SYDNEY, August 28: Sachin Tendulkar charmed the world's greatest ever batsman Sir Donald Bradman so much that the living legend described the Indian batsman as ``bonzer'', a colloquial term for an excellent and pleasant person.
Tendulkar, who was accompanied by champion leg-spinner Shane Warne during an hour-long private meeting with Sir Don at his residence in Adelaide yesterday, described his journey as a pilgrimage and admitted he was ``very nervous''. After Tendulkar had taken his leave, Sir Don said to his son John Bradsen, ``what a bonzer little fellow! He's a lovely chap''.
But there is no doubt, and Tendulkar conceded on his arrival in Adelaide, that the best compliment a cricketer could ever get was the one Sir Don showered on him a few years ago when he told an interviewer that the premier Indian batsman ``played much the same as I used to''.
Later speaking at a $125-a-head birthday party attended by over 1000 admirers to celebrate Sir Don's 90th birthday, Tendulkar said: ``I was very nervous. I didn't know what to ask the great man.''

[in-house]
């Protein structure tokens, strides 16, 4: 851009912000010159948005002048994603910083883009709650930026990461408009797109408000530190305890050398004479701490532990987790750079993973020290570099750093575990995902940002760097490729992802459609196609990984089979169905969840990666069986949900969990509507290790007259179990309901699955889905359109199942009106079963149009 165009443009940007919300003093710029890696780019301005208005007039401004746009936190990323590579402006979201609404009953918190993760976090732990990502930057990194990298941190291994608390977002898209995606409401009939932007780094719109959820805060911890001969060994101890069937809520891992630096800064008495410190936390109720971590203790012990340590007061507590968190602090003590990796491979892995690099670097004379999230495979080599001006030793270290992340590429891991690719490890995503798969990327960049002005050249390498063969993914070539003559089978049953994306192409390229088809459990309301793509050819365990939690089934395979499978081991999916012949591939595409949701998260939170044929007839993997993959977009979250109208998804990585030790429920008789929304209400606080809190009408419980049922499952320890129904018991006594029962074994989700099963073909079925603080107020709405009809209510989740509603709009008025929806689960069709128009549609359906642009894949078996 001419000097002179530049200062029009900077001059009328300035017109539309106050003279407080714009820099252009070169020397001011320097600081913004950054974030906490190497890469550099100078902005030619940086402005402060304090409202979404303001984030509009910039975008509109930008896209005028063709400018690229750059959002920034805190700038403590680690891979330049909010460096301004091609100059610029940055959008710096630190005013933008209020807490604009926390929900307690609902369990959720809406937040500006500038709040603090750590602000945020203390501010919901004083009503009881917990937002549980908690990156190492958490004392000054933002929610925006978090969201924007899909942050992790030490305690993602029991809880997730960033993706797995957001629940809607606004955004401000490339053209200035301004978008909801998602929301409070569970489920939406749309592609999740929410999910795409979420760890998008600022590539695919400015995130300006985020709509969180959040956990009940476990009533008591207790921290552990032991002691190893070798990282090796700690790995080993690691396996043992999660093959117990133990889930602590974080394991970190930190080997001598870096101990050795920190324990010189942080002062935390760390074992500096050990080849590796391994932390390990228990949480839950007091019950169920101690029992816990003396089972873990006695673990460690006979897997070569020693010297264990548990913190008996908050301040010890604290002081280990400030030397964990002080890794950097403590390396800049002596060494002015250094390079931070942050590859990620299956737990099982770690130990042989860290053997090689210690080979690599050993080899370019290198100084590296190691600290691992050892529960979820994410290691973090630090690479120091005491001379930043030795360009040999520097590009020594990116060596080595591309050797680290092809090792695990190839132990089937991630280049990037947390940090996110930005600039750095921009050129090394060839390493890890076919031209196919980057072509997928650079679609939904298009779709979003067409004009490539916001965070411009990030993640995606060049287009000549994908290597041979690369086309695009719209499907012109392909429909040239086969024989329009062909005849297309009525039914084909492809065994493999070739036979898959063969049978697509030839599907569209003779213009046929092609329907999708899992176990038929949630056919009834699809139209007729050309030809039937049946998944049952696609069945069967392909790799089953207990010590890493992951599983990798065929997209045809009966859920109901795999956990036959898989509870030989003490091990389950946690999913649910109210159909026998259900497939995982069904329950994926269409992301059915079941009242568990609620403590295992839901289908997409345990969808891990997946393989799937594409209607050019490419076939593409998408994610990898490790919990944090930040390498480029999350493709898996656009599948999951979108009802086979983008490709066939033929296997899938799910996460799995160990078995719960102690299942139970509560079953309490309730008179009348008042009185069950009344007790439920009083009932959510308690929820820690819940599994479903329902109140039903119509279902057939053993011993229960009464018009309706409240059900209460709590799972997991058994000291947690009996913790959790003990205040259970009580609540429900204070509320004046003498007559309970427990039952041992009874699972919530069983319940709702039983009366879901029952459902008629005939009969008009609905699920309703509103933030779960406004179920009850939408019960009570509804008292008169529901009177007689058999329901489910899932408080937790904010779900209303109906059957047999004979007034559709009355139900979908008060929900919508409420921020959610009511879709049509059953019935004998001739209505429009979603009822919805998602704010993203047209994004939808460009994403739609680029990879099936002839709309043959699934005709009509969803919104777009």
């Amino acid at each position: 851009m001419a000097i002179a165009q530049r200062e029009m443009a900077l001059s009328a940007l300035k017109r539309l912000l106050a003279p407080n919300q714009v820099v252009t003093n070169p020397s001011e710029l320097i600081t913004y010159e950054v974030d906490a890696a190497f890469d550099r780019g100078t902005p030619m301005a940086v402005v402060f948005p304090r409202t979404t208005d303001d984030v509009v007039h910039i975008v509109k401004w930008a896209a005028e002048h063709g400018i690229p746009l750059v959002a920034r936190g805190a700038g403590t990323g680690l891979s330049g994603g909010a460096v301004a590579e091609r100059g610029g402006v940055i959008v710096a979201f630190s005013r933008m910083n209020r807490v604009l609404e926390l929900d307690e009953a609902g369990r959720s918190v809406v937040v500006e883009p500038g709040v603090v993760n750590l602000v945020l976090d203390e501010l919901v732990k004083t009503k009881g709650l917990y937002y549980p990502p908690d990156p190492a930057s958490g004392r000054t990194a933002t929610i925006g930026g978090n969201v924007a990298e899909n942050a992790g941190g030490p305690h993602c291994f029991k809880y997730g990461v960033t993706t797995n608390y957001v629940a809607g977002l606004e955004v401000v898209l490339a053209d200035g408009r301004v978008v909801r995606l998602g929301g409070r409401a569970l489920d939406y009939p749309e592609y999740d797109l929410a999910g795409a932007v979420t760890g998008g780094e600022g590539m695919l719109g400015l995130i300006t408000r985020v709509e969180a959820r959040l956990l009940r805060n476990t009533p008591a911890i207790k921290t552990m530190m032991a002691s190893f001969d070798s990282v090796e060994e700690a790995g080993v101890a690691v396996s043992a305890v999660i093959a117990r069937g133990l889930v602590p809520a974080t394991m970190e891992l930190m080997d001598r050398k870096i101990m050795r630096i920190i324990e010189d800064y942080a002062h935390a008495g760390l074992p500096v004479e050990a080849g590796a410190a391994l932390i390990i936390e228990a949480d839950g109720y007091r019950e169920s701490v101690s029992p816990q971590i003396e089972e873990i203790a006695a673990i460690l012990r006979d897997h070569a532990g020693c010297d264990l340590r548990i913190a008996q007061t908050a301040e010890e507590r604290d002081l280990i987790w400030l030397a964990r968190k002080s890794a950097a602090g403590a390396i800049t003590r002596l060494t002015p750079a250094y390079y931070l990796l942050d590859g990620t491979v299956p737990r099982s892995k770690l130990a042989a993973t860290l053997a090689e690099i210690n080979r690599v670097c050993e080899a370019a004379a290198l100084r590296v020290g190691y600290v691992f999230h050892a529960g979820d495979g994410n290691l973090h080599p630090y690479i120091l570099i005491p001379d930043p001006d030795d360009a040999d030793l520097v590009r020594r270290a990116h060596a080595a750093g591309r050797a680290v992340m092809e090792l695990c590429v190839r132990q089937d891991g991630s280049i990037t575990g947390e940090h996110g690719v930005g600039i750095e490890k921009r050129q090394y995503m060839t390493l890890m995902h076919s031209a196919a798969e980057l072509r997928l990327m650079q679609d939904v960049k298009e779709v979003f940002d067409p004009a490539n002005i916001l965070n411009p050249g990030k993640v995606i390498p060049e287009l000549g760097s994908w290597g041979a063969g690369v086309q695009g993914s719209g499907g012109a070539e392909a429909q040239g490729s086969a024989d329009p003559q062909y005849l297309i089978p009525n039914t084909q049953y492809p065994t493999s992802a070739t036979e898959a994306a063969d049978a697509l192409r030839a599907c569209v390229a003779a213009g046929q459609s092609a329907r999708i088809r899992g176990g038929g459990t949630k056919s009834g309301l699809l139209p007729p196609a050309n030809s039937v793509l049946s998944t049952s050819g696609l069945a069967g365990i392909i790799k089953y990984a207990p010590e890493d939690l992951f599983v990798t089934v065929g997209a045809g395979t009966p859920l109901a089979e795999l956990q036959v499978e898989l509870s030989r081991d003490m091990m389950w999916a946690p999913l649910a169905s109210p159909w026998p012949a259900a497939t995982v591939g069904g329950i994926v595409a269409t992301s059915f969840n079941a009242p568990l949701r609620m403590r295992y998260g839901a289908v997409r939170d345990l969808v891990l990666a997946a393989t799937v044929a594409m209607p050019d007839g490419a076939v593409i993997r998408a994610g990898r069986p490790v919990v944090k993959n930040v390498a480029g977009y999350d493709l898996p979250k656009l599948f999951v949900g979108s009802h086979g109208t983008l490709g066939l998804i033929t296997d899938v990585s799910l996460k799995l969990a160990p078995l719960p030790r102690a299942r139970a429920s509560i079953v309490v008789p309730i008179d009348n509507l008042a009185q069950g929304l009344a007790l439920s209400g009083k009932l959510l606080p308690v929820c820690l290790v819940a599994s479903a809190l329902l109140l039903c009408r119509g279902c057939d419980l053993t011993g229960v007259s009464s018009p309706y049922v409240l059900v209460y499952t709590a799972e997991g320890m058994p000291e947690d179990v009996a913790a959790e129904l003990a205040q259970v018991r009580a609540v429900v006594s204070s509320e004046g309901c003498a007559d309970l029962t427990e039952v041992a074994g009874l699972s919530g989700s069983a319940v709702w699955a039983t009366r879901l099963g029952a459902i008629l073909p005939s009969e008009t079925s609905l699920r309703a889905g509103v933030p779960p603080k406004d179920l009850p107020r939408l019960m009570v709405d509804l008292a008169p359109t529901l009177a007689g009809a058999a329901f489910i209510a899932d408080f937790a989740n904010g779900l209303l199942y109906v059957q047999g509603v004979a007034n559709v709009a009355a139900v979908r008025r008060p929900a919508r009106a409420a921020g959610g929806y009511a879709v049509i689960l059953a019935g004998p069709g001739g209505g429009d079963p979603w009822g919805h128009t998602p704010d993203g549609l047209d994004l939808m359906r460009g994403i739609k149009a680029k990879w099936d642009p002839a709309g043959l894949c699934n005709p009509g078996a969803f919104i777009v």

``I have really enjoyed this afternoon with Sir Donald Bradman and I am very pleased that he spent about 45 minutes to an hour with me talking about cricket,'' said Tendulkar, who was keen to discuss his batting technique with the legend.
``Growing up as a kid, I am sure each and every kid in India knows who Sir Donald Bradman is and the same here for me. I must have heard his name probably the first time when I was may be five,'' Tendulkar said.
While admirers listened to stories about `The Don', strangely the only person not present at the celebrations was the publicity-shy Sir Don Bradman, who has led a life of seclusion since his retirement.
Tendulkar told the audience about how fame and adulation had robbed him of his privacy, but added ``people like me so much, the affection, the well wishes, that really helps me to perform well for the country, it inspires me.''